Still, beneath all the noise from BN's celebration voting data pointed to growing curiosity among younger voters towards the party founded by Malaysia's once youngest minister Syed Saddiq Syed Abdul Rahman, the all-youth based Malaysian United Democratic Alliance.

Political analyst Bridget Welsh, citing data from the Johor 2022 state election found voting behaviour shows Muda outperformed PKR in garnering political support in the southern state. Contrary to most positions taken so far, she concluded that Muda actually brings value to the table as far as strengthening PH is concerned.

"Among the coalition partners, PKR has performed the worst, losing the deposit of one seat in Malacca, 22 of 28 contests in Sarawak, and seven of 20 contests in Johor," Welsh said.

"By contrast, Muda did not lose deposits in any of the seven seats it contested in Johor, despite having no record in contesting in any of these seats beforehand.

"A reason for this lies with Muda’s better ability to bring supporters to the polls. Looking at past voting patterns of 2013 and 2018 at the local level in Johor 2022, Muda was able to bring out an estimated 43 per cent of previous PH supporters while PKR was only able to bring out an estimated 35 percent," she added.

This explains why PH, initially hostile, is now receptive to the nascent party and talks about working together for the elections appeared to have progressed positively.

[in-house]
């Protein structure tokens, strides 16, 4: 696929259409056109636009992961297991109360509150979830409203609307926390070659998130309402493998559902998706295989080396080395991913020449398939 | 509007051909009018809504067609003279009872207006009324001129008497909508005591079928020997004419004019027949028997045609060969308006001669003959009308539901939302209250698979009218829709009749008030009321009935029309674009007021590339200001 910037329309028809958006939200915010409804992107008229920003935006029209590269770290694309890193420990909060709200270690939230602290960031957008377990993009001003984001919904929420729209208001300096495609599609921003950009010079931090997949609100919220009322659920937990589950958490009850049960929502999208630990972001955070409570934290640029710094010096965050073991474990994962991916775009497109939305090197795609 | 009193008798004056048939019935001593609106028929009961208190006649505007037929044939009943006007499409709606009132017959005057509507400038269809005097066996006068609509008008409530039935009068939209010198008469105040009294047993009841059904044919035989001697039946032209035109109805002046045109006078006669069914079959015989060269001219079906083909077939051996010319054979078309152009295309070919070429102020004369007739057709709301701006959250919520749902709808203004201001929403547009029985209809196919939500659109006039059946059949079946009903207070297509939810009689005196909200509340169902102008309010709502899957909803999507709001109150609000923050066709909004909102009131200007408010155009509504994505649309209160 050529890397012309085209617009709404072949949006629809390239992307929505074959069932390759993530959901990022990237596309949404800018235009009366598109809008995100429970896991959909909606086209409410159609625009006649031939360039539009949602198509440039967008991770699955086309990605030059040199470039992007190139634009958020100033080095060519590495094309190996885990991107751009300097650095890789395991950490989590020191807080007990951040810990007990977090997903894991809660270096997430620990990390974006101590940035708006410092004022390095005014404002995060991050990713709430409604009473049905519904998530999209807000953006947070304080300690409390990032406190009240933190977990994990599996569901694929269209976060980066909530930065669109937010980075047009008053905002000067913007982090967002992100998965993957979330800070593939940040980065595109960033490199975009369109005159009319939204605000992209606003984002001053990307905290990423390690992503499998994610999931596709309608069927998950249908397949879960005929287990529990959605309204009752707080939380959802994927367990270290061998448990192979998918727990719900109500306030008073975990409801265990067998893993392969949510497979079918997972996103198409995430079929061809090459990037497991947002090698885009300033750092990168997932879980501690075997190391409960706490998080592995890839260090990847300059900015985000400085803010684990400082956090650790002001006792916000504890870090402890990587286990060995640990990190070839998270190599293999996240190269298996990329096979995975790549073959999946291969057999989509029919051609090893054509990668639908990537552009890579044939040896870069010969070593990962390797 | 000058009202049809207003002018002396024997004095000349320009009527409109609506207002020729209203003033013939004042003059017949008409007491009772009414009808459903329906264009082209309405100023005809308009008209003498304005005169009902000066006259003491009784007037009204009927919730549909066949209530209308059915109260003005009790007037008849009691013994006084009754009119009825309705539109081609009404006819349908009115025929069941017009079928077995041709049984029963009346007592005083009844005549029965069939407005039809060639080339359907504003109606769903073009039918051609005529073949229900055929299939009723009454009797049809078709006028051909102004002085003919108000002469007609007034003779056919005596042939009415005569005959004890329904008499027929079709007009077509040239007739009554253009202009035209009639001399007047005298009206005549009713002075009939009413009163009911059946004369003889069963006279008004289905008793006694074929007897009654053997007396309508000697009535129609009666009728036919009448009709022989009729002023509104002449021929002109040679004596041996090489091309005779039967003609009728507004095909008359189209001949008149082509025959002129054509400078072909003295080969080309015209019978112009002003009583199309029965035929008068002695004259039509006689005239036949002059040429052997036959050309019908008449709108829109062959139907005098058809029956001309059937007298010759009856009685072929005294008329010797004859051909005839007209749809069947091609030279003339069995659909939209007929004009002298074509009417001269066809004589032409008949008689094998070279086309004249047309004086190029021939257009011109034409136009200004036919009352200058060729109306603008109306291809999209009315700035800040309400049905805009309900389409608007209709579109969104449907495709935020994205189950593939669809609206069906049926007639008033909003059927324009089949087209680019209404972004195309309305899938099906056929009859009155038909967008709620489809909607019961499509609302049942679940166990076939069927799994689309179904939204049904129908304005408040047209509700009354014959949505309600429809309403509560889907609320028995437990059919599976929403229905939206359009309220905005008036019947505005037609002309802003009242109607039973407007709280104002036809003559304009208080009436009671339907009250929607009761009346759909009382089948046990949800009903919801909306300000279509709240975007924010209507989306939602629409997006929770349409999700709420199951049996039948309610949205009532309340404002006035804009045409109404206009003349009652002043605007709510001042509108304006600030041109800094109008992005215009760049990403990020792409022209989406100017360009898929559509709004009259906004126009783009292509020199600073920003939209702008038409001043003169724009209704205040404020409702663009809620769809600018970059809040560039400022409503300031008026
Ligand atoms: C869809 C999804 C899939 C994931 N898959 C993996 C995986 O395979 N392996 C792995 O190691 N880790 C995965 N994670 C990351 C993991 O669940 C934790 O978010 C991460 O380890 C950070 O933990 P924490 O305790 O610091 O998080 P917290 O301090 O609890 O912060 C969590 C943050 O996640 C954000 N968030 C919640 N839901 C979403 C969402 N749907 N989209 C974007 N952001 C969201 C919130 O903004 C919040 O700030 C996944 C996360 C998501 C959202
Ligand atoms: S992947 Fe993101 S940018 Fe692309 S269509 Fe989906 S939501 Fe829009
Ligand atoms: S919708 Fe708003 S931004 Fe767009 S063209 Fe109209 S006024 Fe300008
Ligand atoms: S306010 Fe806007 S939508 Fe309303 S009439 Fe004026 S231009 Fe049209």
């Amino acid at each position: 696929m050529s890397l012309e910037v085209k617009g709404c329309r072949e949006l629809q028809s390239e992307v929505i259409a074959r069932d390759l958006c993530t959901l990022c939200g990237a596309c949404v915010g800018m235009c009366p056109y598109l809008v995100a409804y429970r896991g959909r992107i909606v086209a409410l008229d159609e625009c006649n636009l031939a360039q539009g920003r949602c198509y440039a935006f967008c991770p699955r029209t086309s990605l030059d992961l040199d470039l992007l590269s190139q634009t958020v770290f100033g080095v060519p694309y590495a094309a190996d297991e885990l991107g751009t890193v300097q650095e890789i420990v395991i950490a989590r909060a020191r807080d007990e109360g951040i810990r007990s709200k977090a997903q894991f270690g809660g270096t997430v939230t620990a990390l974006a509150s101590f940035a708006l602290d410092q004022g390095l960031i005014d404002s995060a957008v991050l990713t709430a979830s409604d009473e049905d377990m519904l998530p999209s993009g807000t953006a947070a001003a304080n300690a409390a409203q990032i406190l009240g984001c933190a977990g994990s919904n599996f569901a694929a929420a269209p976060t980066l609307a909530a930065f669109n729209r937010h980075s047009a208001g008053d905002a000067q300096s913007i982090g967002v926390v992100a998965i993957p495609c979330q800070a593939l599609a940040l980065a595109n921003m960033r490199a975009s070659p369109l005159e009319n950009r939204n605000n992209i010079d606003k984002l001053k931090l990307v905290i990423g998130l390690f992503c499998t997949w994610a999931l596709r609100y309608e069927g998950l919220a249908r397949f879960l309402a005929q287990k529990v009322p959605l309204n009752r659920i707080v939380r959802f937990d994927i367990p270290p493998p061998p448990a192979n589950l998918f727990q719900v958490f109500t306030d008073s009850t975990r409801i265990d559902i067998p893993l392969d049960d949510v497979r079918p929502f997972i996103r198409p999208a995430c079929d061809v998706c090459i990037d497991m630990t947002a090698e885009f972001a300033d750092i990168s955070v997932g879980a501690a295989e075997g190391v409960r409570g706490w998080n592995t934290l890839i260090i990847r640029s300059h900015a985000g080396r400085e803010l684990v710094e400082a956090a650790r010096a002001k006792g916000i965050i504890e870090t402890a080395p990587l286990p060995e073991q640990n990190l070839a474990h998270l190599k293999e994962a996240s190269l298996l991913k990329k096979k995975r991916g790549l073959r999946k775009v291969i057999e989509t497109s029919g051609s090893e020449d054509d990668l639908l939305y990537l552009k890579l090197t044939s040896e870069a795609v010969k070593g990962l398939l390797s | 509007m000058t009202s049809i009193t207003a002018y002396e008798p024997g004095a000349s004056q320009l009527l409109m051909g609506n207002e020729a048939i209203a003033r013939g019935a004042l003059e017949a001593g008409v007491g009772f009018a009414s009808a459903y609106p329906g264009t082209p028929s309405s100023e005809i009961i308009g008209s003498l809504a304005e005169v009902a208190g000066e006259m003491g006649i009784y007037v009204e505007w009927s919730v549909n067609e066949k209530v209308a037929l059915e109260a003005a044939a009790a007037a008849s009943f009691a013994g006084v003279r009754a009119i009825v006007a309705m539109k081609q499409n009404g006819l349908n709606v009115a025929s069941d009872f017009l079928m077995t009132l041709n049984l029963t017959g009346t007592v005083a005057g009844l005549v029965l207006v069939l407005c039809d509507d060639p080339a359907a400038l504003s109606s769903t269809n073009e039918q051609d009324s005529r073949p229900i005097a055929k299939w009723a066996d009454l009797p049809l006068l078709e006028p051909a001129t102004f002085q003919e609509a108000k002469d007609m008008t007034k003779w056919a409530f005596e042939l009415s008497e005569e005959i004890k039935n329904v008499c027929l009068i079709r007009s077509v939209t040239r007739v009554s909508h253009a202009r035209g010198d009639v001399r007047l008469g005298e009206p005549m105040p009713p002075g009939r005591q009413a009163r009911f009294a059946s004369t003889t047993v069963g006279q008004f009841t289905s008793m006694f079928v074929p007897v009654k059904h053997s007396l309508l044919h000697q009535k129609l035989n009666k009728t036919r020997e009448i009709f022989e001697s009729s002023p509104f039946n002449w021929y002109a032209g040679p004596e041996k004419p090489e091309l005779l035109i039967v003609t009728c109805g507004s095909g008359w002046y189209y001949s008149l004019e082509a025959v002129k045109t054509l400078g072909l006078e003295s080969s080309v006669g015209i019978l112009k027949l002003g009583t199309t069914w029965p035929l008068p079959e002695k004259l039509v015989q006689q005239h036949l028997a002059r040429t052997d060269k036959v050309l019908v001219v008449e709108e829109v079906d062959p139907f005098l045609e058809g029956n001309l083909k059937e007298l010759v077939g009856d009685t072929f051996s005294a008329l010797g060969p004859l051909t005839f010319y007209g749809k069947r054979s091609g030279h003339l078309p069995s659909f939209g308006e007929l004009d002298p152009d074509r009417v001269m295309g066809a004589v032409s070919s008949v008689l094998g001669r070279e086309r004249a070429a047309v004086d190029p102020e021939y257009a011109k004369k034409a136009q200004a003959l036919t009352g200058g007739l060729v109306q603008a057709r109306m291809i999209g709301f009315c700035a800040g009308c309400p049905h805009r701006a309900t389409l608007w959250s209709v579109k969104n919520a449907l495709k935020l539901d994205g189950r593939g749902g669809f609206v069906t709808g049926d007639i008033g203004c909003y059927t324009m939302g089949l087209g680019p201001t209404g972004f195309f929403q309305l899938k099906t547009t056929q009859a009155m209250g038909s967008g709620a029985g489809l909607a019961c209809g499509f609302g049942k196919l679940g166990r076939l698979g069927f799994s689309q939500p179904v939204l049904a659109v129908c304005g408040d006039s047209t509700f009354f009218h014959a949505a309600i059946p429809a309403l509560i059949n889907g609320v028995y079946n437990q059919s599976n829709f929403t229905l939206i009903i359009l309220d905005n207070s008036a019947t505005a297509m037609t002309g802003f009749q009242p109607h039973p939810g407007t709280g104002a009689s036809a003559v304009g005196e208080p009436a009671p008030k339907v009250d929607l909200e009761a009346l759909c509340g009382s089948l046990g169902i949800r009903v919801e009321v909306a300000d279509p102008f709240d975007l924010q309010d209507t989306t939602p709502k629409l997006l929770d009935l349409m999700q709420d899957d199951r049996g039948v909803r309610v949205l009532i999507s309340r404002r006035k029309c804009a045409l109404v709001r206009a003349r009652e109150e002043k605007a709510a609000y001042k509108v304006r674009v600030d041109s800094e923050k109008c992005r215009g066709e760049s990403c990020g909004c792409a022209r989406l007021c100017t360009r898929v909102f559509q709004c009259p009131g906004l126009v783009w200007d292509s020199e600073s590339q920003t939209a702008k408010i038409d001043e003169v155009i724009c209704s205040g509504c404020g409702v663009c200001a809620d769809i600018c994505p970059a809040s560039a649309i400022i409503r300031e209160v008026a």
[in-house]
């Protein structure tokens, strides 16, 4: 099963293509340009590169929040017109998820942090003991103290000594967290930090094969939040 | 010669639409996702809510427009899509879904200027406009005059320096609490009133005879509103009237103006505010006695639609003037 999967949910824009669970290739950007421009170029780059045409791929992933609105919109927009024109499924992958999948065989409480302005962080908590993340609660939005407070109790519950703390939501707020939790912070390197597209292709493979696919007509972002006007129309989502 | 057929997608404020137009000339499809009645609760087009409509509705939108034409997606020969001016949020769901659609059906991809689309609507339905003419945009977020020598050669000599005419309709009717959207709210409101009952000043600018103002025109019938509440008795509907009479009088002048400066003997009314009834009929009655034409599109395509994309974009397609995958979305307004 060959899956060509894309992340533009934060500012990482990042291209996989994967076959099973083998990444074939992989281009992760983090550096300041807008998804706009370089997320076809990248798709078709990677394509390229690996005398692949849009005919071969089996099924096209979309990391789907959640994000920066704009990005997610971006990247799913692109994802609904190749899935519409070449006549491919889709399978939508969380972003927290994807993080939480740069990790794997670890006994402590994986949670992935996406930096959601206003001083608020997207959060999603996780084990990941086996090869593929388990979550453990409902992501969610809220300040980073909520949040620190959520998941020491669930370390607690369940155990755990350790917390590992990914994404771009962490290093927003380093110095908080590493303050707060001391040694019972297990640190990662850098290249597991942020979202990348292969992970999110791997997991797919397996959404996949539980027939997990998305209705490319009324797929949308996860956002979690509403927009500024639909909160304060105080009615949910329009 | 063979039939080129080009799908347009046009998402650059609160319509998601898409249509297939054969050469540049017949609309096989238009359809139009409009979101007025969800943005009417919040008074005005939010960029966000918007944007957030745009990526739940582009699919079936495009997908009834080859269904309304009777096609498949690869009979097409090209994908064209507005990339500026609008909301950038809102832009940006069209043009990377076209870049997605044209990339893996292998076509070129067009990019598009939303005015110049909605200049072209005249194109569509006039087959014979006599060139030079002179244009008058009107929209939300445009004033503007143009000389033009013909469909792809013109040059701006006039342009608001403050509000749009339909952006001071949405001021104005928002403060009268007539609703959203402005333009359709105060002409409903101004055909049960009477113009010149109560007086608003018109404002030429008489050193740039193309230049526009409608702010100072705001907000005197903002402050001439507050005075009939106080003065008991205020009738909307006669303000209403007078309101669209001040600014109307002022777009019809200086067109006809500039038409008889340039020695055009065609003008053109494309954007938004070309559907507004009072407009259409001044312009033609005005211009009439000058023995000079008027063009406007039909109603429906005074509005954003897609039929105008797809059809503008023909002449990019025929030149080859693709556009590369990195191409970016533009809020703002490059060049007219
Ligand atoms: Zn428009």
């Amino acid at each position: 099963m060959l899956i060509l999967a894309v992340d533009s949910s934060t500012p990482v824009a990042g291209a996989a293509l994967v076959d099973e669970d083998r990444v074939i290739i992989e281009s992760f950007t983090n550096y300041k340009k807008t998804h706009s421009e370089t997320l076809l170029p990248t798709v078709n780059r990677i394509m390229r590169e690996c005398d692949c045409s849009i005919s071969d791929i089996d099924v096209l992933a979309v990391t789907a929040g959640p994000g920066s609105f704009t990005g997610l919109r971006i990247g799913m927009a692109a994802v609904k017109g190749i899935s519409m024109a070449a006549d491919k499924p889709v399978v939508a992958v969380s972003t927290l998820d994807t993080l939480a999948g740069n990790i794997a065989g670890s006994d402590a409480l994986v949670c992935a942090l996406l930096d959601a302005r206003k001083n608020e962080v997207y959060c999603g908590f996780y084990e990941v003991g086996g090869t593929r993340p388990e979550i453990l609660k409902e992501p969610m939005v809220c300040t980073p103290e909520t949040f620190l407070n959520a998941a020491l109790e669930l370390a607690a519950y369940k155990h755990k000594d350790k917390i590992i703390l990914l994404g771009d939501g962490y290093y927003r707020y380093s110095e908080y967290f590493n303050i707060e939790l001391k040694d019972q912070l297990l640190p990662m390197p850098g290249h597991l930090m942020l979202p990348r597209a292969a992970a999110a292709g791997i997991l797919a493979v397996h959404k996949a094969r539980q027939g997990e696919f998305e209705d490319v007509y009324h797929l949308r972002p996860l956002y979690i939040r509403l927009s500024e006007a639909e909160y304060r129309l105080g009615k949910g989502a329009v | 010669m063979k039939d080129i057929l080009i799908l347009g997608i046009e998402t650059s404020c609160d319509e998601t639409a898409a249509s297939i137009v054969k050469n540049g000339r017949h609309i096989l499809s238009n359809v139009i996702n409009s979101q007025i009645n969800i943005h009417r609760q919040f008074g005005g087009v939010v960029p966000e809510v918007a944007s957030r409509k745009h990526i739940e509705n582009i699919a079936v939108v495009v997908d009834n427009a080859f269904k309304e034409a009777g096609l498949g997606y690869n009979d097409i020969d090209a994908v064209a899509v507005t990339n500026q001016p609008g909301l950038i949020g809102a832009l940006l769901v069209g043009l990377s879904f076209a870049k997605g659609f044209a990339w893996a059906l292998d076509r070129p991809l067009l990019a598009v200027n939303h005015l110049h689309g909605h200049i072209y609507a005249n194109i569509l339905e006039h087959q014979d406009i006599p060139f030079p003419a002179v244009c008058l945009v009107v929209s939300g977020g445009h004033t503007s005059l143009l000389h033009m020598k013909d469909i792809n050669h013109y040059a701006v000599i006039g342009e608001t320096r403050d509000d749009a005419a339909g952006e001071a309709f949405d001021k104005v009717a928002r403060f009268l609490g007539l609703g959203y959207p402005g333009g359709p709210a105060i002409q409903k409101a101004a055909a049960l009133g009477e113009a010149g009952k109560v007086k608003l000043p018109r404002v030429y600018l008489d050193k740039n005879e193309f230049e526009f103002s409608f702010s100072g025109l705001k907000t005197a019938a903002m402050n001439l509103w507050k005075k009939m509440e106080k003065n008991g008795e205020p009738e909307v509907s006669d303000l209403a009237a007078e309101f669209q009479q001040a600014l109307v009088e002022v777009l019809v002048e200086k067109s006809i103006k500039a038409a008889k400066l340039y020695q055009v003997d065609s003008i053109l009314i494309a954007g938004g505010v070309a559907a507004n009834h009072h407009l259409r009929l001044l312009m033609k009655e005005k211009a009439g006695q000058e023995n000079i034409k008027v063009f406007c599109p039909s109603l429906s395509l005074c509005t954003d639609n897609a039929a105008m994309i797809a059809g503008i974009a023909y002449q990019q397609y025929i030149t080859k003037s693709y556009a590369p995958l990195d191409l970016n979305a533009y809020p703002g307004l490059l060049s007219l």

What are the key election issues?

PH is likely to continue riding on the anti-corruption platform that helped put the coalition into office, only this time it seems the focus has shifted towards specific individuals from Umno.

Judging from the public statements its leaders have made on social media, PH is set to harp on Umno president Datuk Seri Ahmad Zahid Hamidi's ongoing graft trial, and that he has been pushing for an early election believing that a BN win could alter the outcome, or even free jailed former prime minister Datuk Seri Mohd Najib Razak who has been convicted of one corruption case, ie, the RM42 million belonging to SRC International Sdn Bhd.

Zahid has so far ignored the allegation that he saw a dominant BN government post GE15 as a way to acquit himself. He has been acquitted from charges that he took bribes as then home minister from a company that was given the foreign visa application processing contract for the Home Ministry, but is still on trial for charges that he embezzled millions through a charity foundation he found.